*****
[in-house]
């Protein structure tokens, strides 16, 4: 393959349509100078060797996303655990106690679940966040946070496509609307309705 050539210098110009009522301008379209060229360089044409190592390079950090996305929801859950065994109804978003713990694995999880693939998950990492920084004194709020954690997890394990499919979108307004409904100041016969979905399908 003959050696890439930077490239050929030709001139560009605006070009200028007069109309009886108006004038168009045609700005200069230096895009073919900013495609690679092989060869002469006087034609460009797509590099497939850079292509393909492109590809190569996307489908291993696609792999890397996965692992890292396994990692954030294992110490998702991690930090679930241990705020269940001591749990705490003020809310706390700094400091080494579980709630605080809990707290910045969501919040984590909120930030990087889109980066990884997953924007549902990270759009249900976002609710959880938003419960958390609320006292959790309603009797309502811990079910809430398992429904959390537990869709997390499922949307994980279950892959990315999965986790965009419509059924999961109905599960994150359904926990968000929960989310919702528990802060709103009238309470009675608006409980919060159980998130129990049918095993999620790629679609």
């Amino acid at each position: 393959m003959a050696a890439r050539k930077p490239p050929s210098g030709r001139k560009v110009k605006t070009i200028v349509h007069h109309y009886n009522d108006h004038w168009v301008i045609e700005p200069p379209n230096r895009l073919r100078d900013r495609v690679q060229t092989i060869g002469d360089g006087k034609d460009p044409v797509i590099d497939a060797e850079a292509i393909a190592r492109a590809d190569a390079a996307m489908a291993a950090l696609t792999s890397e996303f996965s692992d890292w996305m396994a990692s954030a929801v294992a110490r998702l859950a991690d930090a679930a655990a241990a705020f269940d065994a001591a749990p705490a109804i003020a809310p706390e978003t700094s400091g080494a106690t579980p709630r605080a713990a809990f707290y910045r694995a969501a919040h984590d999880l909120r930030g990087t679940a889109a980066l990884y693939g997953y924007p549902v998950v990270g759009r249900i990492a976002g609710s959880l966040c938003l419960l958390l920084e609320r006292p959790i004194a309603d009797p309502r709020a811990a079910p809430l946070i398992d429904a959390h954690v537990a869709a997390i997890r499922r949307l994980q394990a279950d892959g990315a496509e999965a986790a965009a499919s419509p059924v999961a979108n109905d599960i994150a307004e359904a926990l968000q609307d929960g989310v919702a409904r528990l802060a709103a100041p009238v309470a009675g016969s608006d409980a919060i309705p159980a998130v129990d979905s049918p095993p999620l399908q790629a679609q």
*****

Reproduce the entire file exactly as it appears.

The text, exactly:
[in-house]
């Protein structure tokens, strides 16, 4: 393959349509100078060797996303655990106690679940966040946070496509609307309705 050539210098110009009522301008379209060229360089044409190592390079950090996305929801859950065994109804978003713990694995999880693939998950990492920084004194709020954690997890394990499919979108307004409904100041016969979905399908 003959050696890439930077490239050929030709001139560009605006070009200028007069109309009886108006004038168009045609700005200069230096895009073919900013495609690679092989060869002469006087034609460009797509590099497939850079292509393909492109590809190569996307489908291993696609792999890397996965692992890292396994990692954030294992110490998702991690930090679930241990705020269940001591749990705490003020809310706390700094400091080494579980709630605080809990707290910045969501919040984590909120930030990087889109980066990884997953924007549902990270759009249900976002609710959880938003419960958390609320006292959790309603009797309502811990079910809430398992429904959390537990869709997390499922949307994980279950892959990315999965986790965009419509059924999961109905599960994150359904926990968000929960989310919702528990802060709103009238309470009675608006409980919060159980998130129990049918095993999620790629679609």
């Amino acid at each position: 393959m003959a050696a890439r050539k930077p490239p050929s210098g030709r001139k560009v110009k605006t070009i200028v349509h007069h109309y009886n009522d108006h004038w168009v301008i045609e700005p200069p379209n230096r895009l073919r100078d900013r495609v690679q060229t092989i060869g002469d360089g006087k034609d460009p044409v797509i590099d497939a060797e850079a292509i393909a190592r492109a590809d190569a390079a996307m489908a291993a950090l696609t792999s890397e996303f996965s692992d890292w996305m396994a990692s954030a929801v294992a110490r998702l859950a991690d930090a679930a655990a241990a705020f269940d065994a001591a749990p705490a109804i003020a809310p706390e978003t700094s400091g080494a106690t579980p709630r605080a713990a809990f707290y910045r694995a969501a919040h984590d999880l909120r930030g990087t679940a889109a980066l990884y693939g997953y924007p549902v998950v990270g759009r249900i990492a976002g609710s959880l966040c938003l419960l958390l920084e609320r006292p959790i004194a309603d009797p309502r709020a811990a079910p809430l946070i398992d429904a959390h954690v537990a869709a997390i997890r499922r949307l994980q394990a279950d892959g990315a496509e999965a986790a965009a499919s419509p059924v999961a979108n109905d599960i994150a307004e359904a926990l968000q609307d929960g989310v919702a409904r528990l802060a709103a100041p009238v309470a009675g016969s608006d409980a919060i309705p159980a998130v129990d979905s049918p095993p999620l399908q790629a679609q």